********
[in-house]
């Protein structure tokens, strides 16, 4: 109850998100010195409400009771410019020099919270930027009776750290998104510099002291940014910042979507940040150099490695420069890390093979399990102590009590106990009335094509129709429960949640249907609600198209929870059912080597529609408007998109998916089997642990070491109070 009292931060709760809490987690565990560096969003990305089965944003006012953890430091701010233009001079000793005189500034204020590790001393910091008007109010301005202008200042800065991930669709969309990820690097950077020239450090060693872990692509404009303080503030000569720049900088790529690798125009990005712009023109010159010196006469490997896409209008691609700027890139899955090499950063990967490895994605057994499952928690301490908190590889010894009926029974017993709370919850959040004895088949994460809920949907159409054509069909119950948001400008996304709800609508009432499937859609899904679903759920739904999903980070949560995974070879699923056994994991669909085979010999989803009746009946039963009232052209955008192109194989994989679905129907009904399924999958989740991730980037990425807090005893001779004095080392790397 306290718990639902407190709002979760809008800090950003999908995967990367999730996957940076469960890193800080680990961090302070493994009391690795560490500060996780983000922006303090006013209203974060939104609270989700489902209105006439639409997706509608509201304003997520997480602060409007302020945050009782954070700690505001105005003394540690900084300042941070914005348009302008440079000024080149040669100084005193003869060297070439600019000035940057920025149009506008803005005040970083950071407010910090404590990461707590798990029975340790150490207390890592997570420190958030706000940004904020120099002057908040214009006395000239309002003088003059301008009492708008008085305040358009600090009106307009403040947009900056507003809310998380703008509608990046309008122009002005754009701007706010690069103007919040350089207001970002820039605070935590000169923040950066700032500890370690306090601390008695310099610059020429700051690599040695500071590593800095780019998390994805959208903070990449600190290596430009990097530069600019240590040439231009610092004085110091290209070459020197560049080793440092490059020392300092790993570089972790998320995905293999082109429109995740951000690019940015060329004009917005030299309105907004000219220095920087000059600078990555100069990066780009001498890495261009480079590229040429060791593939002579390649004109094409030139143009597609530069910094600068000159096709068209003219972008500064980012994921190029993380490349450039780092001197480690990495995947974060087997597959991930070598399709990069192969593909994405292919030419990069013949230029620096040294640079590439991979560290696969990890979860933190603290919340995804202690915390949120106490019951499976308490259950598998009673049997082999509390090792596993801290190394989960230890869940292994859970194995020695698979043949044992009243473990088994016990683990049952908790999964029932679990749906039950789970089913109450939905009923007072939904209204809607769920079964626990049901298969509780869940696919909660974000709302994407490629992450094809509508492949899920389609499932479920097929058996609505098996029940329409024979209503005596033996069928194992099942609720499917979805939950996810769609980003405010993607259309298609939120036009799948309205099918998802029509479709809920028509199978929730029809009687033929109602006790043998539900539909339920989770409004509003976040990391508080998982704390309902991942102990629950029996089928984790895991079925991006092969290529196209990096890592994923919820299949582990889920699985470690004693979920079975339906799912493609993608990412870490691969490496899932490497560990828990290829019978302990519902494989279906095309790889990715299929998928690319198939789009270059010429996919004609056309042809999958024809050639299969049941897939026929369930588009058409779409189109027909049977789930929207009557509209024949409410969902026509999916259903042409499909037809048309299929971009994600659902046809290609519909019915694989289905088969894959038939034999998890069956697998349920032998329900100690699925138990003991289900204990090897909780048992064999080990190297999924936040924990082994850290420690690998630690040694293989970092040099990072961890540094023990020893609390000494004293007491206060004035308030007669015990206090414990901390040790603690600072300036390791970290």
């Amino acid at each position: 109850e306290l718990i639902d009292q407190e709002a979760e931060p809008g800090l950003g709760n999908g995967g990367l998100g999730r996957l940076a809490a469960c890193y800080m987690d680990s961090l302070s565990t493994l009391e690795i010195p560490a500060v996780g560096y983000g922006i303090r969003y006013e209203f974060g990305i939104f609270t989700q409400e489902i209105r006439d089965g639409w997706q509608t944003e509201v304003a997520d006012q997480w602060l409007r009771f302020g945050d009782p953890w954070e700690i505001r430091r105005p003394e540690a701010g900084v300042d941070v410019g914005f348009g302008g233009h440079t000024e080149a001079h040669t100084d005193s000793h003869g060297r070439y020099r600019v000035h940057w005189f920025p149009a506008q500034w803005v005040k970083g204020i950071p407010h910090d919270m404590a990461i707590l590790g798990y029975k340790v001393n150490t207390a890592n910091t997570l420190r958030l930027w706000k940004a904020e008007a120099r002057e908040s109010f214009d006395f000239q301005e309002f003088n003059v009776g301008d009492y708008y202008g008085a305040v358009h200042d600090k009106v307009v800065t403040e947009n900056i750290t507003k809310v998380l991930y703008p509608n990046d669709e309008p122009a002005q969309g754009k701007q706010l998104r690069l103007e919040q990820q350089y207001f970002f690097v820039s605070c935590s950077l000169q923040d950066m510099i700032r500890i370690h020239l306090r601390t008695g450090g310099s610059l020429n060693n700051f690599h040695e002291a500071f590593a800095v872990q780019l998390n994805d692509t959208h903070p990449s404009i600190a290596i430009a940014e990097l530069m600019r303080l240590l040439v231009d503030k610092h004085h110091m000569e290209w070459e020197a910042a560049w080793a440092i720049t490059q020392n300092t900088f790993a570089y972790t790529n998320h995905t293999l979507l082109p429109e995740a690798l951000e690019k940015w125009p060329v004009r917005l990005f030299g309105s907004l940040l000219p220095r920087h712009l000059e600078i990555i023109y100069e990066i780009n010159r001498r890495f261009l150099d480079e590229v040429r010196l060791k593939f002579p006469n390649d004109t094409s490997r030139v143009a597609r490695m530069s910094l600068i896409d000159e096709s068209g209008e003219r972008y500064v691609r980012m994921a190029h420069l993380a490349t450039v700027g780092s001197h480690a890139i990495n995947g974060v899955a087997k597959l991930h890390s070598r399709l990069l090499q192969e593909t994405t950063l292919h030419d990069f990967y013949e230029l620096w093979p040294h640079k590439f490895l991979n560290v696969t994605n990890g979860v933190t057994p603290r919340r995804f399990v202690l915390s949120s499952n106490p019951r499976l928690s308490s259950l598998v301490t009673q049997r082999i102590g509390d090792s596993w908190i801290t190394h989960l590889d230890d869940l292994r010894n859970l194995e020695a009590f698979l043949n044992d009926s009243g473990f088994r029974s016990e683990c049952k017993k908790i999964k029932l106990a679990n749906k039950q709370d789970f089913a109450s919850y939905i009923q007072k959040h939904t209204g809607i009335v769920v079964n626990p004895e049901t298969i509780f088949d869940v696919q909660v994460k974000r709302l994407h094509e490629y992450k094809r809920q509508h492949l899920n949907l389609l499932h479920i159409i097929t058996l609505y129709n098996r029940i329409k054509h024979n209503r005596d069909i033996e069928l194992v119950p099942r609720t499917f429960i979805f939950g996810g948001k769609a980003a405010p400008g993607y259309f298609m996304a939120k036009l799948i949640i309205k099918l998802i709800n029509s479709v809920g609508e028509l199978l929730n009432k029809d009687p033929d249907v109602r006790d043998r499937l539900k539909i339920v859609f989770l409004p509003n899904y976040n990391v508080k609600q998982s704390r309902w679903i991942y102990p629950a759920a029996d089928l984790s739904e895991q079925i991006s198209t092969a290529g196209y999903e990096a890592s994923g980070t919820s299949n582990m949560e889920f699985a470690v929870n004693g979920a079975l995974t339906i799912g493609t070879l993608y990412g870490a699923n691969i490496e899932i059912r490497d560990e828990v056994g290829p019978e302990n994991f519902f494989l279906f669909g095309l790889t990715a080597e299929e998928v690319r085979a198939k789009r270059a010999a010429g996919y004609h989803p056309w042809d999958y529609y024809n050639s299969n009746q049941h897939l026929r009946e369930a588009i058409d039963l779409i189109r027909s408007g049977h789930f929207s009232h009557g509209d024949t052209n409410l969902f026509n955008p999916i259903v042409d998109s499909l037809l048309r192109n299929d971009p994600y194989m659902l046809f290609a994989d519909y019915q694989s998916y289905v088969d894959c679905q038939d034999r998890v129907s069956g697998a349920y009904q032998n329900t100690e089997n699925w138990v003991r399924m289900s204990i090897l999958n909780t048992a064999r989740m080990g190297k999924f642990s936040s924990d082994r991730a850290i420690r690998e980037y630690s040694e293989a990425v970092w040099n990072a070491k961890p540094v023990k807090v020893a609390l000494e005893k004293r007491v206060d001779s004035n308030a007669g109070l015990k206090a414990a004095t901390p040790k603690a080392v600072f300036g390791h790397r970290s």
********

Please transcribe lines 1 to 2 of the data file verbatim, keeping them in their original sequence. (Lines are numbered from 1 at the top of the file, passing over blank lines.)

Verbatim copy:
[in-house]
């Protein structure tokens, strides 16, 4: 109850998100010195409400009771410019020099919270930027009776750290998104510099002291940014910042979507940040150099490695420069890390093979399990102590009590106990009335094509129709429960949640249907609600198209929870059912080597529609408007998109998916089997642990070491109070 009292931060709760809490987690565990560096969003990305089965944003006012953890430091701010233009001079000793005189500034204020590790001393910091008007109010301005202008200042800065991930669709969309990820690097950077020239450090060693872990692509404009303080503030000569720049900088790529690798125009990005712009023109010159010196006469490997896409209008691609700027890139899955090499950063990967490895994605057994499952928690301490908190590889010894009926029974017993709370919850959040004895088949994460809920949907159409054509069909119950948001400008996304709800609508009432499937859609899904679903759920739904999903980070949560995974070879699923056994994991669909085979010999989803009746009946039963009232052209955008192109194989994989679905129907009904399924999958989740991730980037990425807090005893001779004095080392790397 306290718990639902407190709002979760809008800090950003999908995967990367999730996957940076469960890193800080680990961090302070493994009391690795560490500060996780983000922006303090006013209203974060939104609270989700489902209105006439639409997706509608509201304003997520997480602060409007302020945050009782954070700690505001105005003394540690900084300042941070914005348009302008440079000024080149040669100084005193003869060297070439600019000035940057920025149009506008803005005040970083950071407010910090404590990461707590798990029975340790150490207390890592997570420190958030706000940004904020120099002057908040214009006395000239309002003088003059301008009492708008008085305040358009600090009106307009403040947009900056507003809310998380703008509608990046309008122009002005754009701007706010690069103007919040350089207001970002820039605070935590000169923040950066700032500890370690306090601390008695310099610059020429700051690599040695500071590593800095780019998390994805959208903070990449600190290596430009990097530069600019240590040439231009610092004085110091290209070459020197560049080793440092490059020392300092790993570089972790998320995905293999082109429109995740951000690019940015060329004009917005030299309105907004000219220095920087000059600078990555100069990066780009001498890495261009480079590229040429060791593939002579390649004109094409030139143009597609530069910094600068000159096709068209003219972008500064980012994921190029993380490349450039780092001197480690990495995947974060087997597959991930070598399709990069192969593909994405292919030419990069013949230029620096040294640079590439991979560290696969990890979860933190603290919340995804202690915390949120106490019951499976308490259950598998009673049997082999509390090792596993801290190394989960230890869940292994859970194995020695698979043949044992009243473990088994016990683990049952908790999964029932679990749906039950789970089913109450939905009923007072939904209204809607769920079964626990049901298969509780869940696919909660974000709302994407490629992450094809509508492949899920389609499932479920097929058996609505098996029940329409024979209503005596033996069928194992099942609720499917979805939950996810769609980003405010993607259309298609939120036009799948309205099918998802029509479709809920028509199978929730029809009687033929109602006790043998539900539909339920989770409004509003976040990391508080998982704390309902991942102990629950029996089928984790895991079925991006092969290529196209990096890592994923919820299949582990889920699985470690004693979920079975339906799912493609993608990412870490691969490496899932490497560990828990290829019978302990519902494989279906095309790889990715299929998928690319198939789009270059010429996919004609056309042809999958024809050639299969049941897939026929369930588009058409779409189109027909049977789930929207009557509209024949409410969902026509999916259903042409499909037809048309299929971009994600659902046809290609519909019915694989289905088969894959038939034999998890069956697998349920032998329900100690699925138990003991289900204990090897909780048992064999080990190297999924936040924990082994850290420690690998630690040694293989970092040099990072961890540094023990020893609390000494004293007491206060004035308030007669015990206090414990901390040790603690600072300036390791970290």